Latin America’s Next Revolutions

Five days after Venezuelan president Nicolás Maduro charged him with a list of things —“conspiring to commit a crime, arson of a public building, instigating a crime, severe injury, public intimidation, damage to public property, terrorism and homicide”— Leopoldo López emerged from hiding last Tuesday to lead thousands of anti-government protesters through the Chacaíto neighborhood in eastern Caracas, climbing a statue of José Martí to address his supporters.

“The options I had were to leave the country, and I will never leave Venezuela!” declared the 42-year-old former mayor-turned-enemy-of-the-state, who now finds himself in a contest for the leadership of the anti-Chavista movement with Henrique Capriles, the man who ran against Maduro in 2013.

López’s voice boomed at the crowd through a bullhorn, the yellow, blue and red of the Venezuelan flag draped over his shoulders, Martí’s outstretched hand seemingly guiding the people toward a freer future: “They want to jail Venezuelans who want peaceful, democratic change. … In the name of all the children of Venezuela, I swear that we will win, and we will have a Venezuela free and democratic!”

When the speech was over, the crowd cheered their leader as he climbed down from the statue and promptly turned himself in to armed members of the national guard.

It’s been a little over 20 years since the late Hugo Chávez’s failed coup attempt, and 15 years since his Bolivarian Revolution came to power in Venezuela, and yet some in Venezuela are again taking to the streets demanding the ouster of their democratically-elected president.

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Hugo Chávez in 2003 (Foto: Victor Soares/ABr – hor-57)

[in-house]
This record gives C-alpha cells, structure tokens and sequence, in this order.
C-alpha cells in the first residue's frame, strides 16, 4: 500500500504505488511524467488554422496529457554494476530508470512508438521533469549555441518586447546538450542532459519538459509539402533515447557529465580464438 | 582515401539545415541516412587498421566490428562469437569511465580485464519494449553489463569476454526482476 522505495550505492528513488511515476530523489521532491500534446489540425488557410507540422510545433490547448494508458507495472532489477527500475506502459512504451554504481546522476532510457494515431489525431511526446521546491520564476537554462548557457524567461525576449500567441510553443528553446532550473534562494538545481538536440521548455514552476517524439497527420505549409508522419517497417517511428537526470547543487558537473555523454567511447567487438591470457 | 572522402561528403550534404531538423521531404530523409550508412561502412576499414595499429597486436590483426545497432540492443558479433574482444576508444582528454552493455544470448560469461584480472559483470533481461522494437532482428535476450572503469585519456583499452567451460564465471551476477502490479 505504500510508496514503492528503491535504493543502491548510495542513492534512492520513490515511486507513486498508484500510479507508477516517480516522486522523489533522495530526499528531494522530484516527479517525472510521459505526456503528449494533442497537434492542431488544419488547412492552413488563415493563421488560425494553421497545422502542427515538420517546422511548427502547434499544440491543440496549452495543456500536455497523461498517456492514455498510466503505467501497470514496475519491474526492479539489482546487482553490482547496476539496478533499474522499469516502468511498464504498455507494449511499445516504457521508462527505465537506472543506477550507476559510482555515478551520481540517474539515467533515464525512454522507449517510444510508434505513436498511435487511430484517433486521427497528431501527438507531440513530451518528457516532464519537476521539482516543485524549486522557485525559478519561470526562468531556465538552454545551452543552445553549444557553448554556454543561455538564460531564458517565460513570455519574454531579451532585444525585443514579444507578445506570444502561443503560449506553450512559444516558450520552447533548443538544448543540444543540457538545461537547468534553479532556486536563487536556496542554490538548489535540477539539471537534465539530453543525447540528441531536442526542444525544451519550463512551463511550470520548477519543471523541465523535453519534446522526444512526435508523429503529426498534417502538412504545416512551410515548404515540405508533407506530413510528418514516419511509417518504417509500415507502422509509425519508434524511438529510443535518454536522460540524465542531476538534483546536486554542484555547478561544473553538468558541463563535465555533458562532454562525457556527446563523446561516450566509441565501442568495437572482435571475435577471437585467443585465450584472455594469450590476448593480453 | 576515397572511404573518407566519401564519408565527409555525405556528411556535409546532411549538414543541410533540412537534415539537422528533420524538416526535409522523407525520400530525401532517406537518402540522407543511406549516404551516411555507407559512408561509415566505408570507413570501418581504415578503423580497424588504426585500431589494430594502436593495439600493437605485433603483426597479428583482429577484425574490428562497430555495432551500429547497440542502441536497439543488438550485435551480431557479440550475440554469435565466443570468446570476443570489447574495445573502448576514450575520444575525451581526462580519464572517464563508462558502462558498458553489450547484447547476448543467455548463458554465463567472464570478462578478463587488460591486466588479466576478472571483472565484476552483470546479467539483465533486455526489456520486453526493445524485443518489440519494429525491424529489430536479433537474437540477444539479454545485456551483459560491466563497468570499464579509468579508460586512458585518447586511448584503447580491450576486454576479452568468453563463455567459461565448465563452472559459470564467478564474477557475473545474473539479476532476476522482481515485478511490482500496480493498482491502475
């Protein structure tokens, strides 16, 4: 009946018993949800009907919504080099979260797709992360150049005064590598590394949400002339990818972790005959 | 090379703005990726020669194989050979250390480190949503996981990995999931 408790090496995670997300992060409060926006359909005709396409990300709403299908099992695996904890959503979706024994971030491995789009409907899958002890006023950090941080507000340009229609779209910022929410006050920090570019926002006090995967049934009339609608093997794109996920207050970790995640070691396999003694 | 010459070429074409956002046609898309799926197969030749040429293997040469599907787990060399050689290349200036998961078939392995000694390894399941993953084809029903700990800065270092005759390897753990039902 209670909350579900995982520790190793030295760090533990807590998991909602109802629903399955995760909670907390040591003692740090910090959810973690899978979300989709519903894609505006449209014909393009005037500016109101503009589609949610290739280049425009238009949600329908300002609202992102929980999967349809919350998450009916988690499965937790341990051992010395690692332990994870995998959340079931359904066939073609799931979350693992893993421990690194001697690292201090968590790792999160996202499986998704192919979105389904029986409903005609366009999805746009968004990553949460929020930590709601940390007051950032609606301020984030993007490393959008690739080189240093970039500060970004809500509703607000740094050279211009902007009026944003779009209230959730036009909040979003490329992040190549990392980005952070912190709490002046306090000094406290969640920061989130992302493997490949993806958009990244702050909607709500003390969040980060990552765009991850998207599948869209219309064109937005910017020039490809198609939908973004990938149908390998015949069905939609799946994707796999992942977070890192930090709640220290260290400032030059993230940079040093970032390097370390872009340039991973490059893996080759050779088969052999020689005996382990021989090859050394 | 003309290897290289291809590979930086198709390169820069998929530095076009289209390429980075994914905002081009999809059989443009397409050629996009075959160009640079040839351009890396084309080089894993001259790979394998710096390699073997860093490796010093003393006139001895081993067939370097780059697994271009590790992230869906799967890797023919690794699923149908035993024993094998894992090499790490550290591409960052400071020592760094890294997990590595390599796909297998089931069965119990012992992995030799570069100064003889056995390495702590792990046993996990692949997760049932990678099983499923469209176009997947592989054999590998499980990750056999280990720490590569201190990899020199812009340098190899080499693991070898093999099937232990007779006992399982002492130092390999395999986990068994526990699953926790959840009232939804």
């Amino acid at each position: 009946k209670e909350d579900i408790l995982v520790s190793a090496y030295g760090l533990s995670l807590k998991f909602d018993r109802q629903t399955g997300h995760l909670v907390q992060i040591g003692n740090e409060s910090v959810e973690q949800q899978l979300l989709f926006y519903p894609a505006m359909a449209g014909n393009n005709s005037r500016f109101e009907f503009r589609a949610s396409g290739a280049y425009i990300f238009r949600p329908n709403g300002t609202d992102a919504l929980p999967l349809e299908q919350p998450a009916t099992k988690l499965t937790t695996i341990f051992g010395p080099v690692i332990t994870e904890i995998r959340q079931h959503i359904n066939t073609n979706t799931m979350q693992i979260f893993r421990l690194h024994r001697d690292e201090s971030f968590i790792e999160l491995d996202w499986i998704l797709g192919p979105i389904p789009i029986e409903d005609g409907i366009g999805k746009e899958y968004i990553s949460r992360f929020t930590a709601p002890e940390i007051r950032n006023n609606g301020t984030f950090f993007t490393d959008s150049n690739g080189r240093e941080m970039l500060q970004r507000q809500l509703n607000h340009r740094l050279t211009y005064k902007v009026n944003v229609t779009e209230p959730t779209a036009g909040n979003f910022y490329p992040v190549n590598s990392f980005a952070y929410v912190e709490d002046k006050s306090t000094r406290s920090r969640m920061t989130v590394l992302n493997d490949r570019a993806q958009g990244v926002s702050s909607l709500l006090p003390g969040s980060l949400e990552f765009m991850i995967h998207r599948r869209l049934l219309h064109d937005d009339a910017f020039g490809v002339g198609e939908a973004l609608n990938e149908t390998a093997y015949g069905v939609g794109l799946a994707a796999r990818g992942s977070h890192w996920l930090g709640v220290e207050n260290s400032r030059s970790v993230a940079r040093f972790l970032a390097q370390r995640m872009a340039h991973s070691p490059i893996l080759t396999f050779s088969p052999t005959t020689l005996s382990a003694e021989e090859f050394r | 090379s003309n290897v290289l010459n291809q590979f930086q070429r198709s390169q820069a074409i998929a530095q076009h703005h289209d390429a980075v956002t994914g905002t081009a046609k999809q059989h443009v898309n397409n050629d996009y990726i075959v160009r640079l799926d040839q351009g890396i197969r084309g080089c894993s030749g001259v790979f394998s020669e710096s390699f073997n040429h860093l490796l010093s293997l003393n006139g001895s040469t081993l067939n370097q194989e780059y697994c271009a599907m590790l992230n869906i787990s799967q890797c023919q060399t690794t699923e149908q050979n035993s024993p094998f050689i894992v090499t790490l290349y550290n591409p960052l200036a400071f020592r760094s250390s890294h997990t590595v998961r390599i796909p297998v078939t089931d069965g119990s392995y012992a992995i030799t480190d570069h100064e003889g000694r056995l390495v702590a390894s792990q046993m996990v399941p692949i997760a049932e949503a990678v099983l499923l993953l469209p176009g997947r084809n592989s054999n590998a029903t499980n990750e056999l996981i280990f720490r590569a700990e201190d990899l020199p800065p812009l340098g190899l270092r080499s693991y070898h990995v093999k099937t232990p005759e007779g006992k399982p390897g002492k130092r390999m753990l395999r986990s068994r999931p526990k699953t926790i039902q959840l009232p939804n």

They’re not opposed to many of the socioeconomic changes initiated by Chávez. They like that poverty has fallen dramatically and increased access to a decent education makes illiteracy practically nonexistent. And the government selling oil to the people at five cents a gallon means, as a staff writer at Forbes recently put it, “you can fill up an SUV for less than the price of a candy bar.”

What the protesters resent is the vast amount of authority exercised by the government, which has also failed to properly address the country’s economic and security issues. The current unofficial death count since the protests took a violent turn on February 12 is 11 people dead.

In the past few years Venezuela has seen its murder rate skyrocket to become the second-highest in the world. But rather than improving the existing civilian agencies so they could tackle the wave of violence and crime bearing down on Venezuela, Pres. Maduro took steps to turn the country into a militarized police state.

While Venezuela sits on one of the largest oil reserves in the world —producing about 2.5 barrels a day, as much as Iraq— the Venezuelan economy is on the verge of collapse.

That’s because the government offers it to the people virtually free of charge, as well as supplying countries like Cuba, Nicaragua, Haiti and the Dominican Republic in exchange for doctors, black beans and IOUs.

As David Frum writes for CNN:

A country with a population smaller than Canada’s has more murders than the United States. Inflation exceeds 56%. Goods from toilet paper to sacramental wine have vanished from shops. A regime that calls itself ‘socialist’ has massively enriched the former president’s family and friends. Street lights dim at night because a country with some of the world’s largest energy reserves cannot provide enough electricity.

Corruption and economic mismanagement by the government, coupled with its charity at home and abroad and its anti-imperialist stance, has led to something freakish in South America: a failed state that’s still widely popular among its people.

The Beatles famously sang, “money can’t buy me love. They couldn’t say the same for oil in Venezuela.